In terms of analytical capabilities PipeLay has a number of advanced features which allow for more detailed modeling as well as for a reduction in conservatism. For example, the program offers a number of different options for modeling the contact between barge/stinger supports and the pipeline. These options range from the simplest model where only a single finite-element node is restrained by an individual support to the most complex one where a number of different nodes are restrained by a support and so the support reaction is distributed over a length of pipeline rather than being just applied to a single point. The program can also model both fixed stingers where the motions of the stinger are completely defined by the motions of the vessel and articulated stingers where the stinger itself becomes included in the finite-element model and so can move independently of the vessel under its own weight, etc. There is a sophisticated pipe-in-pipe and pipe-on-pipe capability in PipeLay that can account for the presence of bulkheads and centralizers as well as being able to model pipe wall interaction and axial motion between the relevant pipes. PipeLay’s seabed model allows for flat, sloping and arbitrary seabed profiles. Sea beds in the program can be considered to be either elastic or rigid and there are also a number of options available for modeling seabed friction. A useful feature of the program’s analysis engine is the automatic iteration on model configuration to satisfy some user defined criteria. This feature involves the analysis engine changing a particular aspect of the model in a way that a user specified parameter such as top tension or bending stress falls within a certain range. The fatigue analysis capability is another key feature and it can be used to determine the damage sustained by critical joint welds during the journey from the firing line to the seafloor. Both normal lay operations and so called staged operations such as free start-up can be considered for fatigue analysis.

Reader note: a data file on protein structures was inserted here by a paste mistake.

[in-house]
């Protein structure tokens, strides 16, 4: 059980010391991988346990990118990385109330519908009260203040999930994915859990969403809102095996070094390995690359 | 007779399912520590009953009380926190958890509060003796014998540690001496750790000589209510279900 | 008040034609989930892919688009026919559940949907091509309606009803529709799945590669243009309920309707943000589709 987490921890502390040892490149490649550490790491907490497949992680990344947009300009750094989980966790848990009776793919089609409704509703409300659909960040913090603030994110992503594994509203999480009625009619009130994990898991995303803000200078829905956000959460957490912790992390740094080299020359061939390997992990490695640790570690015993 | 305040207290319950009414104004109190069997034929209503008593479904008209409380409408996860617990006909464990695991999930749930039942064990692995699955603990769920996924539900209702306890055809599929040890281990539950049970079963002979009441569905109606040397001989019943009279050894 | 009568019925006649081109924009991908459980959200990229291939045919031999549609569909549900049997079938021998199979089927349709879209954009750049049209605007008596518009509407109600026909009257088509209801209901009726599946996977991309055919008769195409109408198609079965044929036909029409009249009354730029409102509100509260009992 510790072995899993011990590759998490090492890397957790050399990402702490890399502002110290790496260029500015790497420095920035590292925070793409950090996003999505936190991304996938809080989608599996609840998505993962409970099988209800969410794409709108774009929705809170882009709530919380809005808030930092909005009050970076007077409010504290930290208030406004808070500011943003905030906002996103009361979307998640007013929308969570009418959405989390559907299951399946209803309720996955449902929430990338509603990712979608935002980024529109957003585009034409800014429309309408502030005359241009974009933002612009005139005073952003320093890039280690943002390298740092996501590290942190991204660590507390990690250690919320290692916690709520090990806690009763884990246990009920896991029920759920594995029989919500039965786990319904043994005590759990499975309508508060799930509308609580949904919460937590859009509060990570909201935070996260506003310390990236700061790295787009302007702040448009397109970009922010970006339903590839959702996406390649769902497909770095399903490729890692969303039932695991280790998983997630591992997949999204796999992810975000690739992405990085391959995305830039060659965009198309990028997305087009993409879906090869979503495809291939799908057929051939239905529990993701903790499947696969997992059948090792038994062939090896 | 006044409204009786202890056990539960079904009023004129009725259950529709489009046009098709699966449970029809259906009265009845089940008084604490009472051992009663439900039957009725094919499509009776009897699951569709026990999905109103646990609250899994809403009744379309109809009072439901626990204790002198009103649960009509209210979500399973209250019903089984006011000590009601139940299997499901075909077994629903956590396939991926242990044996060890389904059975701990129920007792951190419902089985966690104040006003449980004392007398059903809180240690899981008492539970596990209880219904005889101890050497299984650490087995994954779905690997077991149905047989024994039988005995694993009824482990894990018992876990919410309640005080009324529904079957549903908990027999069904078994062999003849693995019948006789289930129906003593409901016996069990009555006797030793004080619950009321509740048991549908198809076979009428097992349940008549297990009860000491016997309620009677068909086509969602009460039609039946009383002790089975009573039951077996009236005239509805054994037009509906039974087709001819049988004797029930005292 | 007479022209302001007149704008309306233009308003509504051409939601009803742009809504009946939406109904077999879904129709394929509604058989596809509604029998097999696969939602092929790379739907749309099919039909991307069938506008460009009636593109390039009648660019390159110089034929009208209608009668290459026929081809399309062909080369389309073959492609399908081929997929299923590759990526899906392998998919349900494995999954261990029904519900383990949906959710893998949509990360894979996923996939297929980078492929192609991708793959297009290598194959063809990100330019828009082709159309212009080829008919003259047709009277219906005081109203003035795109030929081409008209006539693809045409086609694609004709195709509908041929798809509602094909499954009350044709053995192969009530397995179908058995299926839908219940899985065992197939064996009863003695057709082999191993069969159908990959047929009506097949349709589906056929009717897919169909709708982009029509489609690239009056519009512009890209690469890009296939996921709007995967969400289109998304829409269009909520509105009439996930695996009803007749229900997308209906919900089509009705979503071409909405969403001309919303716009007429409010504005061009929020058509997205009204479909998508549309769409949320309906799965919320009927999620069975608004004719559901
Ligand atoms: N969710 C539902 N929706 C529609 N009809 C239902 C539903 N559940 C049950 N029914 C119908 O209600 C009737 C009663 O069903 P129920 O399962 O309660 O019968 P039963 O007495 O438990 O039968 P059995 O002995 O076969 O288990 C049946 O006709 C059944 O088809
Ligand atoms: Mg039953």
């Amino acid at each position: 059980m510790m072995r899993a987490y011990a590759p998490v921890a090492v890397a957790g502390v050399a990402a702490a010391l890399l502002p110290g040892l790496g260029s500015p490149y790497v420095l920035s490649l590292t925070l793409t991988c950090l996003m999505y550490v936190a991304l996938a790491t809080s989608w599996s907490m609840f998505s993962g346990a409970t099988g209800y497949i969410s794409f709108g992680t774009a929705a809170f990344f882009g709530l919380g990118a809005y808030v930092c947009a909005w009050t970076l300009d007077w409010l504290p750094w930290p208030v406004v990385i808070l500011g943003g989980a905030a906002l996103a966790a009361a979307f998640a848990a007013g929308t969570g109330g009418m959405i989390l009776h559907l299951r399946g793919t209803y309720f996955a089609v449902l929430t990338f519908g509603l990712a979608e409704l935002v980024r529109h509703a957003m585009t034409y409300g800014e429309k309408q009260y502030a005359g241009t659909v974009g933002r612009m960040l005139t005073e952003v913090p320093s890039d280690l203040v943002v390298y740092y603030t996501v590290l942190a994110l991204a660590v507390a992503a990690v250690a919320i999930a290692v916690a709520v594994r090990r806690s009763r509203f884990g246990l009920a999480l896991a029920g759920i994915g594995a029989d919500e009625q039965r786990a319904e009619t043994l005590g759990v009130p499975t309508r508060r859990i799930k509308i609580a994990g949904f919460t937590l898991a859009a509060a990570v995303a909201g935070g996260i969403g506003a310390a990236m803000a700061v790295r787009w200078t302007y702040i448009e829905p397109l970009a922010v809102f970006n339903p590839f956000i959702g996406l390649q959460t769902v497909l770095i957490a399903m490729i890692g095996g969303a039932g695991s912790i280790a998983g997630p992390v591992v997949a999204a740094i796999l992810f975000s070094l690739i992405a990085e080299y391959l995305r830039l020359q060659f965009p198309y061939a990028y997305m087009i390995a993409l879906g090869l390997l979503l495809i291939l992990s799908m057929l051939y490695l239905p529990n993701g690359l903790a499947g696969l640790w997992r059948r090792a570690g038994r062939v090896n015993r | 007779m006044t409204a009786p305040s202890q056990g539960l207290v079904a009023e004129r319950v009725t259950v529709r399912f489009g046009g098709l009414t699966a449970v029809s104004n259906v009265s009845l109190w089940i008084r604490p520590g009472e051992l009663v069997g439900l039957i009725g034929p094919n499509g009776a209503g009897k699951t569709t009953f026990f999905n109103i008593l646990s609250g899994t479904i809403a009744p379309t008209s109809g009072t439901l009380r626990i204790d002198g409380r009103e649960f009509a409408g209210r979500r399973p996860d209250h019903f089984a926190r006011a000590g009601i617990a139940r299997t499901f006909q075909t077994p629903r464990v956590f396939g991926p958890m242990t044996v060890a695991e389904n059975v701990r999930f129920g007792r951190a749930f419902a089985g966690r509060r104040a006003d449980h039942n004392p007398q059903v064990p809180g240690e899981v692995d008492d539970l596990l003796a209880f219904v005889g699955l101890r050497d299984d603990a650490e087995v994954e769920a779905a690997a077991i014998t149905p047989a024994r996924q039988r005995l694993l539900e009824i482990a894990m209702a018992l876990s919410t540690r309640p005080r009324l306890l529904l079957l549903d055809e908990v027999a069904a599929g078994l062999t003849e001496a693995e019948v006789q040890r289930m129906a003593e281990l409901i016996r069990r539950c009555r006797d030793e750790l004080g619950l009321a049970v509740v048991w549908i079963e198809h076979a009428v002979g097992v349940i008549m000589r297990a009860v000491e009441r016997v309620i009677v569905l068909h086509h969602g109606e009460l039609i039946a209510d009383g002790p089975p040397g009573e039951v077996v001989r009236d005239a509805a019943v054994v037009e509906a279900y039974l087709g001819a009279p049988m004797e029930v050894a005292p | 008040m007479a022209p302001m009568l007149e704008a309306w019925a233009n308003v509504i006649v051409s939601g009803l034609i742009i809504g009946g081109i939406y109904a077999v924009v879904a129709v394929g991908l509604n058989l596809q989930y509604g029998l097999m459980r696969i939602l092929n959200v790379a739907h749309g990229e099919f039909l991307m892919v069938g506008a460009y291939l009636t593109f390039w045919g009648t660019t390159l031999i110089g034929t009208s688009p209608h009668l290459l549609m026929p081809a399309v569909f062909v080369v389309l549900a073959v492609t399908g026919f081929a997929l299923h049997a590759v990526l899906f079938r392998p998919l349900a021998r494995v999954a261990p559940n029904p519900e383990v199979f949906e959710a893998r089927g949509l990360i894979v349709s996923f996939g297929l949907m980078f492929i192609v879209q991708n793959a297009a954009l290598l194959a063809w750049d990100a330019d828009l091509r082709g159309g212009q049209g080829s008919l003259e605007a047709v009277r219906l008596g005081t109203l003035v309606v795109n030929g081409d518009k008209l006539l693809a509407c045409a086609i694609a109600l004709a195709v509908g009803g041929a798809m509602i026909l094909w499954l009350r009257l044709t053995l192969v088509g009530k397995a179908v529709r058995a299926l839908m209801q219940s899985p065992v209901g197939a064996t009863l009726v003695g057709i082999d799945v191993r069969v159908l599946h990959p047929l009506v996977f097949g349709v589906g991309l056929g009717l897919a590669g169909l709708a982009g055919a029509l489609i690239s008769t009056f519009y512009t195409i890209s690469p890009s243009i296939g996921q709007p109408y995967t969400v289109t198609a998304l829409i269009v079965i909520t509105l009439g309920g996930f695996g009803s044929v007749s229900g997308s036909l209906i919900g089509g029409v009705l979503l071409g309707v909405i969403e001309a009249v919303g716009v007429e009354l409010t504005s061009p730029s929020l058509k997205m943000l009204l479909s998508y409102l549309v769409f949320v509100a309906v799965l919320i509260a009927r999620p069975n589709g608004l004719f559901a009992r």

The on-board pipeline installation and fatigue monitoring system is also based on components of the MCS software Optima, which is an on-board riser operations management and planning tool that has been supplied for use on-board a range of drilling vessels and production facilities. Optima and PipeLay are both based on the finite element (FE) analysis engine of the MCS software Flexcom which has been widely used and accepted throughout the offshore oil and gas industry for more than 20 years.